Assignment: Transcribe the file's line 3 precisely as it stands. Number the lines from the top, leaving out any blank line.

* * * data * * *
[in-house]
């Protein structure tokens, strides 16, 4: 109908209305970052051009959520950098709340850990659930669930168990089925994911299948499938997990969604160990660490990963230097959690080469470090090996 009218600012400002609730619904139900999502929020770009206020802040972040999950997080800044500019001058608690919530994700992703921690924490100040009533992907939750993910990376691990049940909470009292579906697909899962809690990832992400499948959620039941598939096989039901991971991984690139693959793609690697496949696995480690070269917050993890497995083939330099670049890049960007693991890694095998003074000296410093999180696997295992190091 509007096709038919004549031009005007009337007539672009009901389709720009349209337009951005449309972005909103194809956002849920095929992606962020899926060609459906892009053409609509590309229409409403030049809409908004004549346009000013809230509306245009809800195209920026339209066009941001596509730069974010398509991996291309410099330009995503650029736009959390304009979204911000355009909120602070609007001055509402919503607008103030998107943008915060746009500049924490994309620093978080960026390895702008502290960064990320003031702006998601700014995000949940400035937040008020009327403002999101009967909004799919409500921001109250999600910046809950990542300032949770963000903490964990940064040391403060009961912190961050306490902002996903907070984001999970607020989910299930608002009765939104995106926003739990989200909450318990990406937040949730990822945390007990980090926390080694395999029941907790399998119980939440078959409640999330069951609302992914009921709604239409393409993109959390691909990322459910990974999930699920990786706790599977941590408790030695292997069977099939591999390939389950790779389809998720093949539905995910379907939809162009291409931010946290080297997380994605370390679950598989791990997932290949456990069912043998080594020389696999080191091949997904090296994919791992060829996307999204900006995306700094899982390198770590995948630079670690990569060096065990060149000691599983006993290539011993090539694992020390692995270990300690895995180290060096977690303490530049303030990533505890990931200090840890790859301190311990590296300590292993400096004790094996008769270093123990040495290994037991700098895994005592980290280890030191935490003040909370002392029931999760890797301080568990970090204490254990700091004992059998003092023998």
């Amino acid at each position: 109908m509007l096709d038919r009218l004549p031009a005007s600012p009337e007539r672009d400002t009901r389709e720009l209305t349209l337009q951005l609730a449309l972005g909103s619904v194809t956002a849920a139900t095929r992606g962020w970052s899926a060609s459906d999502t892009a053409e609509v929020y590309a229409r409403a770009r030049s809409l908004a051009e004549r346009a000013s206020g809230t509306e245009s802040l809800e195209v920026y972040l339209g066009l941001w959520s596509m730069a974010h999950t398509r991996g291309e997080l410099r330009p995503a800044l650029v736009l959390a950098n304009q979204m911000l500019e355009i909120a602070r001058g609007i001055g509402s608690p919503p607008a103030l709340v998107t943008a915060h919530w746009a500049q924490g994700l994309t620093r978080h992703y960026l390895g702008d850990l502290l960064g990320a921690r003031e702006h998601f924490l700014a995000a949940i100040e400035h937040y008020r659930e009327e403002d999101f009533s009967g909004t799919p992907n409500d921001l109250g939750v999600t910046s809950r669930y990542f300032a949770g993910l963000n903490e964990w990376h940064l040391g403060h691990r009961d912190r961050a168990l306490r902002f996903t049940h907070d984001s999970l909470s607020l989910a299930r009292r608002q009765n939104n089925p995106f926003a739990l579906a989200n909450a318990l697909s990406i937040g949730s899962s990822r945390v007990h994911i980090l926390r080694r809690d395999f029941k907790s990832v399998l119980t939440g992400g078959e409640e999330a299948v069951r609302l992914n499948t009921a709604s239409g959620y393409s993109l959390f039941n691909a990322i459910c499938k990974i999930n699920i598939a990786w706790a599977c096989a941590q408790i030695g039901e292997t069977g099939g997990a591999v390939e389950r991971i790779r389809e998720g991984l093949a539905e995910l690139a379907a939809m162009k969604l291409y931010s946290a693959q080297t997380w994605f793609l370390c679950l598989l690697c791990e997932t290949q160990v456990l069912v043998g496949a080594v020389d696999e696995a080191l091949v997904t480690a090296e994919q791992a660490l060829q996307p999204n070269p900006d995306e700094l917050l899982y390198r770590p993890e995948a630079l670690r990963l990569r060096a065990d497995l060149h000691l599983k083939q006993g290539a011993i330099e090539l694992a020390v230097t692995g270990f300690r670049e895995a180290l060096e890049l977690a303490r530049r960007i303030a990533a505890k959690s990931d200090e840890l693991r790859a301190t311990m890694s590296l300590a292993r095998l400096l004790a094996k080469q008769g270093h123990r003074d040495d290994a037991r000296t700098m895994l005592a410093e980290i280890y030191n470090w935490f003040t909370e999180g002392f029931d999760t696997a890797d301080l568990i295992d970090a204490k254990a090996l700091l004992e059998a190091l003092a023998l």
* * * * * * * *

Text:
């Amino acid at each position: 109908m509007l096709d038919r009218l004549p031009a005007s600012p009337e007539r672009d400002t009901r389709e720009l209305t349209l337009q951005l609730a449309l972005g909103s619904v194809t956002a849920a139900t095929r992606g962020w970052s899926a060609s459906d999502t892009a053409e609509v929020y590309a229409r409403a770009r030049s809409l908004a051009e004549r346009a000013s206020g809230t509306e245009s802040l809800e195209v920026y972040l339209g066009l941001w959520s596509m730069a974010h999950t398509r991996g291309e997080l410099r330009p995503a800044l650029v736009l959390a950098n304009q979204m911000l500019e355009i909120a602070r001058g609007i001055g509402s608690p919503p607008a103030l709340v998107t943008a915060h919530w746009a500049q924490g994700l994309t620093r978080h992703y960026l390895g702008d850990l502290l960064g990320a921690r003031e702006h998601f924490l700014a995000a949940i100040e400035h937040y008020r659930e009327e403002d999101f009533s009967g909004t799919p992907n409500d921001l109250g939750v999600t910046s809950r669930y990542f300032a949770g993910l963000n903490e964990w990376h940064l040391g403060h691990r009961d912190r961050a168990l306490r902002f996903t049940h907070d984001s999970l909470s607020l989910a299930r009292r608002q009765n939104n089925p995106f926003a739990l579906a989200n909450a318990l697909s990406i937040g949730s899962s990822r945390v007990h994911i980090l926390r080694r809690d395999f029941k907790s990832v399998l119980t939440g992400g078959e409640e999330a299948v069951r609302l992914n499948t009921a709604s239409g959620y393409s993109l959390f039941n691909a990322i459910c499938k990974i999930n699920i598939a990786w706790a599977c096989a941590q408790i030695g039901e292997t069977g099939g997990a591999v390939e389950r991971i790779r389809e998720g991984l093949a539905e995910l690139a379907a939809m162009k969604l291409y931010s946290a693959q080297t997380w994605f793609l370390c679950l598989l690697c791990e997932t290949q160990v456990l069912v043998g496949a080594v020389d696999e696995a080191l091949v997904t480690a090296e994919q791992a660490l060829q996307p999204n070269p900006d995306e700094l917050l899982y390198r770590p993890e995948a630079l670690r990963l990569r060096a065990d497995l060149h000691l599983k083939q006993g290539a011993i330099e090539l694992a020390v230097t692995g270990f300690r670049e895995a180290l060096e890049l977690a303490r530049r960007i303030a990533a505890k959690s990931d200090e840890l693991r790859a301190t311990m890694s590296l300590a292993r095998l400096l004790a094996k080469q008769g270093h123990r003074d040495d290994a037991r000296t700098m895994l005592a410093e980290i280890y030191n470090w935490f003040t909370e999180g002392f029931d999760t696997a890797d301080l568990i295992d970090a204490k254990a090996l700091l004992e059998a190091l003092a023998l």